Search every part of Post Town, first. That includes the upper floor of Swanna's place, the main shopping square, the side area off to the west (you know, where Foongus's DLC shop is), the area up the stairs to the north of Foongus and Kecleon, and the area north of the stairs north of Kecleon (where Swadloon and Lillipup are). Once every place has been checked, attempt to leave town. Quagsire will then approach, saying he saw Dunsparce in the crossroads with two other strange Pokémon, some Pawniard if you know their looks. They draw him off to somewhere called Desolate Canyon, making sure he has money and the want to become strong quickly beforehand. Oh, this can not be good.

Quagsire also mentions Emolga and how he was shocked at the story, akin to you and your partner. Emolga then ran off somewhere. You'll run off after the both of them. When you regain control in the crossroads, be sure to prepare for Desolate Canyon, then head north from the crossroads to there.

Desolate Canyon

  • Dungeon Length: 7 floors + end (8F)
  • Dominant Types: Various (though Flying is dominant by an extremely slight margin)
  • Pokémon Recruits?: Not at this time

Pokémon SpeciesPokémon #Pokémon TypeWhich Floors?
Archen#566Rock/Flying1F ~ 7F
Audino#531Normal1F ~ 7F
Blitzle#522Electric1F ~ 7F
Croagunk#453Poison/Fighting1F ~ 7F
Foongus#590Grass/Poison1F ~ 7F
Galvantula#596Bug/Electric8F (boss)
Klang#600Steel1F ~ 7F
Litwick#607Ghost/Fire1F ~ 7F
Pawniard#624Dark/Steel8F (boss)
Venipede#543Bug/Poison8F (boss)
Vullaby#629Dark/Flying1F ~ 7F

  • Archen is weak to Water, Electric, Steel, and Ice, and takes little damage from Ground. It is advantageous over Bug, Flying, Ice, Grass, and Fighting.

  • Audino is weak to Fighting and takes little damage from Ghost. It lacks type advantages.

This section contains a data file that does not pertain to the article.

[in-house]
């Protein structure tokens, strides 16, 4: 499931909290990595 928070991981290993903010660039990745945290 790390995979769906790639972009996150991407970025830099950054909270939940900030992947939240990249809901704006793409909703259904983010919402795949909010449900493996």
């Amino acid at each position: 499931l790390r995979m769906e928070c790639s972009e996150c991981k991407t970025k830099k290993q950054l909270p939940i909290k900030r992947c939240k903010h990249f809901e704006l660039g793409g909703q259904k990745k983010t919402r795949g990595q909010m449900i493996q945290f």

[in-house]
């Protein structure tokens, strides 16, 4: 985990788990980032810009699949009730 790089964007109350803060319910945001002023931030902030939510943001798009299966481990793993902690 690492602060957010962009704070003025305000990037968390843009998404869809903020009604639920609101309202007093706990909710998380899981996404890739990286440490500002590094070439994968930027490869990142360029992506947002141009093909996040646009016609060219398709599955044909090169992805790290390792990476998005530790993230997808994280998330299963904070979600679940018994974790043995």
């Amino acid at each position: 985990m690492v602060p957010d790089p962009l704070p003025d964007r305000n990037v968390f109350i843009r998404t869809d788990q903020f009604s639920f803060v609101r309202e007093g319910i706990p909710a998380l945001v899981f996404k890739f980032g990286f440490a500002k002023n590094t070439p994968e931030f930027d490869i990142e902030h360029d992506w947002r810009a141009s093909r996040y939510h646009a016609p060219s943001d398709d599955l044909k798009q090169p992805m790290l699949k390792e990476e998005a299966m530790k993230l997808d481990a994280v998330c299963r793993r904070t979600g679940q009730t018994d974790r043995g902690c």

• Blitzle is weak to Ground and advantageous over Flying and Water. This Pokémon may have the Lightningrod ability, which will allow it to nullify any Electric-type move in the room and raise Blitzle's Special Attack, so take note of that. Alternatively, it may have the Motor Drive ability, which will instead raise its movement speed by one turn (up to four) instead of Special Attack.

  • Croagunk is weak to Psychic (4x), Ground, and Flying. It is advantageous over Grass, Normal, Ice, Rock, Steel, and Dark.

  • Foongus is weak to Fire, Ice, Flying, Bug, and Psychic. It is advantageous over Water, Rock, Ground, and Grass.

  • Klang is weak to Fire, Fighting, and Ground, and takes little damage from Poison. It is advantageous over Ice and Rock. However, when I found one in the dungeon, it wouldn't awaken. I would assume it is like the Braviary of the Magnagate Dungeons I've played - don't awaken it or you'll die. I only really would be able to awaken it with a Blast Seed.

  • Litwick is weak to Ghost, Dark, Ground, Water, and Rock, and takes little damage from Normal and Fighting. It has type-based advantages over Psychic, Ghost, Steel, Ice, Grass, and Bug.

  • Vullaby is weak to Rock, Ice, and Electric, and takes little damage from Psychic and Ground. It has advantages over Ghost, Psychic, Fighting, Bug, and Grass.

As you enter the dungeon, you will attain the ability to determine your "party tactics" - basically how the AI handles your ally Pokémon's movements and strategies. If you press the X Button, then tap "Status", then "Tactics Meeting", you can change the strategy for individual allies (just your partner for now) or all of them ("All Members"). All of the traditional ones from previous Mystery Dungeon games are available, and their effects will scroll along the bottom of the screen. Unless a situation (i.e. low HP and no Oran Berry items left) dictates it, you should probably keep it on "Let's go together".